What's the difference between patients who say I won't, I may, and I will in response to their coach's call to change health behavior?
Care Teams who listen close for true patient motivations to change.
But even the best, most empathic listeners have blind spots when it comes to assessing shifts in patient motivation between visits. At my old job, I remember a patient that hit a weight loss plateau. I listened close. We uncovered his desire to feel better in his own skin. Beneath that desire? A value: authenticity. He set a small goal to keep moving forward. And as we closed the session he shared this: feeling defeated, he almost canceled the very appointment that renewed his motivation.
All coaches have seen this scenario play out in one way or another. It's exactly why John Moore and Twine's founders created a collaborative coaching platform. Here's the big question: if we know the natural ebbs and flows of patient motivation are coming, why don't we find ways to keep patient motivation strong by closing our between visits blind spot?
Enter Twine's latest add to our powerful health coaching platform, the Purpose Statement:
With Twine, you never miss an opportuntiy to impact your patient. This post will share 5 techniques for using our new Purpose Statement to increase your coaching power:
Technique #1: The First Pass
Prior to your patient arriving at their very first face-to-face or telephonic coaching visit, ask them to offer a Purpose Statement in Twine. (They'll find this in the Me section of the app. It also includes health screening questions that are great conversation starters.) This offering allows patients to reflect on their own. When they arrive to their visit, you have a strong starting point for some rockstar Motivational Interviewing. Here's an example of how to leverage your patient's interaction with Twine into a powerful real-life conversation:
Coach: When you think about your health, travel is really important to you.
Patient: I love traveling! I got this new camera and I take tons of pictures. Problem is, I get tired on long days out.
Coach: You want to capture every moment on these trips, and you get tired sooner than you'd like.
Patient: I know that my weight is part of why I feel so tired...
And just like that, coach and patient are off to discover what's next.
Technique #2: The Deep Dive
Sometimes patients come to us with a short-term motivation in mind. That's okay. As they say, whatever floats your boat. Here's an example of a short-term motivation:
"I want to lose weight for my daughter's wedding."
Ultimately, motivations like these lose value over time. When that time arrives, the Purpose Statement can help patients dig deeper. When big milestones, pass ask patients about what's motivating them right now. You can even use Twine's Plan Check-In to remind them when the time comes. Eventually, with a strong coach as a guide, more permanent visions for the future and personal values will start to appear.
Techinique #3: The Fork in the Road
Relapse and struggles are an essential, unavoidable part of the change process. When coaches see patients struggle, we stay calm. We know they are hitting an important fork in the road and the right coaching can transform "I quit!" into experiences that build self-efficacy and learning. How do we do it? Bubble up the Purpose Statement. For example:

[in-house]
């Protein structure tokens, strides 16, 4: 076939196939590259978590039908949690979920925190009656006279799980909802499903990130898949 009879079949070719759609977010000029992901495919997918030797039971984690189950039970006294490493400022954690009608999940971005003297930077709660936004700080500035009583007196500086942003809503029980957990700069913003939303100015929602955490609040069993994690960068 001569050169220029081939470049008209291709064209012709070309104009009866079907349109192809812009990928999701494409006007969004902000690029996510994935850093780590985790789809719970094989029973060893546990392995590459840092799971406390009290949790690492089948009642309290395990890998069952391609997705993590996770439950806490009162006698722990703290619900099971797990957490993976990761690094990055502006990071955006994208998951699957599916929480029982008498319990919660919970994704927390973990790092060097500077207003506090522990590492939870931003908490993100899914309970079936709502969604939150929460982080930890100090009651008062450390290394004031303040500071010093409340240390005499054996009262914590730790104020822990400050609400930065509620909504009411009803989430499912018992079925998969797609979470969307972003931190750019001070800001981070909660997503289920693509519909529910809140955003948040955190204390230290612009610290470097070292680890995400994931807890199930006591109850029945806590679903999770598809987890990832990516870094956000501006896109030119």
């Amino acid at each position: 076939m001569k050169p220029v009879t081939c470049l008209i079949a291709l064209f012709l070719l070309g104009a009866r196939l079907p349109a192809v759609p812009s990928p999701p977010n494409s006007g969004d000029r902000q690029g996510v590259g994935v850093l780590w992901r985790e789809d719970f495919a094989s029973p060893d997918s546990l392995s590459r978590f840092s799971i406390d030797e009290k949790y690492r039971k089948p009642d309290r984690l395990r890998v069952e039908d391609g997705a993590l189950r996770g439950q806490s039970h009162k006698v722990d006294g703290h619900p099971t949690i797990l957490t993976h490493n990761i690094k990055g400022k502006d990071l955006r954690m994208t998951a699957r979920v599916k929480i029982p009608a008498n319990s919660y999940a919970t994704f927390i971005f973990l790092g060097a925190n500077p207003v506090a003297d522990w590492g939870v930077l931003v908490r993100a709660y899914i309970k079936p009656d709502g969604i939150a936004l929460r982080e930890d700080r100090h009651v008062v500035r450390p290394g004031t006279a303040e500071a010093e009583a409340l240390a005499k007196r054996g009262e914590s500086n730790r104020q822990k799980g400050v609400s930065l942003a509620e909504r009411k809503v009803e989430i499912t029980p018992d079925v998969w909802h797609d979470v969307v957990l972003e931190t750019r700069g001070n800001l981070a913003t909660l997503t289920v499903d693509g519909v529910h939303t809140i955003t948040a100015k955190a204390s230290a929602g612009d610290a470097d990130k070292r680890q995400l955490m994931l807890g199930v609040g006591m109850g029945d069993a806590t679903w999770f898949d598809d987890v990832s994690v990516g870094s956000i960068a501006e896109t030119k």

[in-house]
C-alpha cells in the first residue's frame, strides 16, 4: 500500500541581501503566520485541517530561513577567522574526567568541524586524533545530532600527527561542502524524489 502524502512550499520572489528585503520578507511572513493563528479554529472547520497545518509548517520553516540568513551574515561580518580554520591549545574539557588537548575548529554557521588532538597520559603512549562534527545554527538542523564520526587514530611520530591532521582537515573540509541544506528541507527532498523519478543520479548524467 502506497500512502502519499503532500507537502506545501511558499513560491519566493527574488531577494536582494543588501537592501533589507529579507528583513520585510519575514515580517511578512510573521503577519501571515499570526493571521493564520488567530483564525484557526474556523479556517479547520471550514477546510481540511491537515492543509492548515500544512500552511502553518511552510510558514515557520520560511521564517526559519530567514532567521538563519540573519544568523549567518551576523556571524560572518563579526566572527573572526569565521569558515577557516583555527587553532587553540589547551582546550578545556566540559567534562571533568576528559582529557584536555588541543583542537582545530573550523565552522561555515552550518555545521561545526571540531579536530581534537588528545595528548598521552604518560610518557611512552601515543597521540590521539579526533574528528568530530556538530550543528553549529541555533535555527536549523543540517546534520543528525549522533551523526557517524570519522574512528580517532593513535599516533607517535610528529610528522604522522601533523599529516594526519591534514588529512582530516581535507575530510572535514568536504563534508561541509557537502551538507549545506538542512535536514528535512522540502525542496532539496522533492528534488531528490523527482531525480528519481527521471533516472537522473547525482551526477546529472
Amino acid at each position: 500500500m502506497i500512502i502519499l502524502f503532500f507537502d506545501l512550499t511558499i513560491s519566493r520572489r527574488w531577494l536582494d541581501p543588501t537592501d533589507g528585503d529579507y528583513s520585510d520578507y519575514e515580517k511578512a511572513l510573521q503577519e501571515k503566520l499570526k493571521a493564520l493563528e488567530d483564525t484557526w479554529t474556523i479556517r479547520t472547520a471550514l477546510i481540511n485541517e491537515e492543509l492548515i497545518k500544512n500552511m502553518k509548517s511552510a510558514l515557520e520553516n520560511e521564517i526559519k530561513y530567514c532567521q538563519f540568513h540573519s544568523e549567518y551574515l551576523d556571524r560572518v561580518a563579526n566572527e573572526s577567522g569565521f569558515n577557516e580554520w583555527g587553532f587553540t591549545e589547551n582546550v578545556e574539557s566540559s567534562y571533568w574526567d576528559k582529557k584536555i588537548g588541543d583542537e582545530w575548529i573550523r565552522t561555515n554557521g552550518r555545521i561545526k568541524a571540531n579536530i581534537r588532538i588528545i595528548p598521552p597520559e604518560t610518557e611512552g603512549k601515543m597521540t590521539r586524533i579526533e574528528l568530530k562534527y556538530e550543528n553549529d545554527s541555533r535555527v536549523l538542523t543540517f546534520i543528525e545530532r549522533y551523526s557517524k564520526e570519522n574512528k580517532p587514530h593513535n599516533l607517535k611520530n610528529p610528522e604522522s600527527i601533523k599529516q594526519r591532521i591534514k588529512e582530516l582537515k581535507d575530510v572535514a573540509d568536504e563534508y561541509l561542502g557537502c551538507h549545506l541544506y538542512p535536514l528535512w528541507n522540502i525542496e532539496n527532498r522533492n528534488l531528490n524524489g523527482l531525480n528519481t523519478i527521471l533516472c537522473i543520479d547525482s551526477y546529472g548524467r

Coach: You're frustrated weight loss has stalled. It's making you wonder if its worth keeping up with all this change. I'm curious, even though the weight has stalled, what has improved since you started that might make things important to you, like travel, better in the future?
Technique #4: The Invisible Worksheet
Sometimes patients need a little structure to guide the way. If you're feeling like you want to inject some zest into your Twine coaching relationship, you can plant asynchronous thinking exercises. Prompts like these can be sent directly through Twine's messenger:
- "I'm asking my patients this week to think about their values. Will you write one or two words that reflect your values in your Purpose Statement? It's in your 'Me' tab!"
- "I'm curious, is there someone in your life who has been particularly supportive to all the changes you've made? If you want, you can make the fact they are rooting you on visible in your Purpose Statement."
- "Quick question... 10 years from now, if you met all of youre health goals, how would you feel? what would you be doing? If you'd like... answer briefly in your Purpose Statement and I'll take a peek."
Technique #5: Let it Be
As coaches, you are free to use Twine simply to create a supportive space for patients to express themselves and stay connected how they choose. That's right: you have our permission to simply be with your patient in Twine.
We do it in live coaching conversations all the time. We notice our patients words and actions in silence. So, if you'd like, do nothing at all with your patient purpose statements. It's very likely the act of writing it down is more powerful than we think.
There you have it. 5 techniques to get started bolstering motivation with your patients between visits. For us at Twine, the best part about sharing features like these is watching coaches and patients work together to make them their own. No matter which technique you use (or one of your own) take pride in your ability to close the between visit blind spot every time you use Twine.
If you're interested in learning more about how you can make coaching relationships even more powerful with Twine's patient application (including our new patient-driven plan editing feature) to join us on Wednesday, March 22 from 2-3 PM EST for a webinar for patients and coaches. Make sure to sign up even if you aren't free. We'll send you a recording to view and share when you're ready.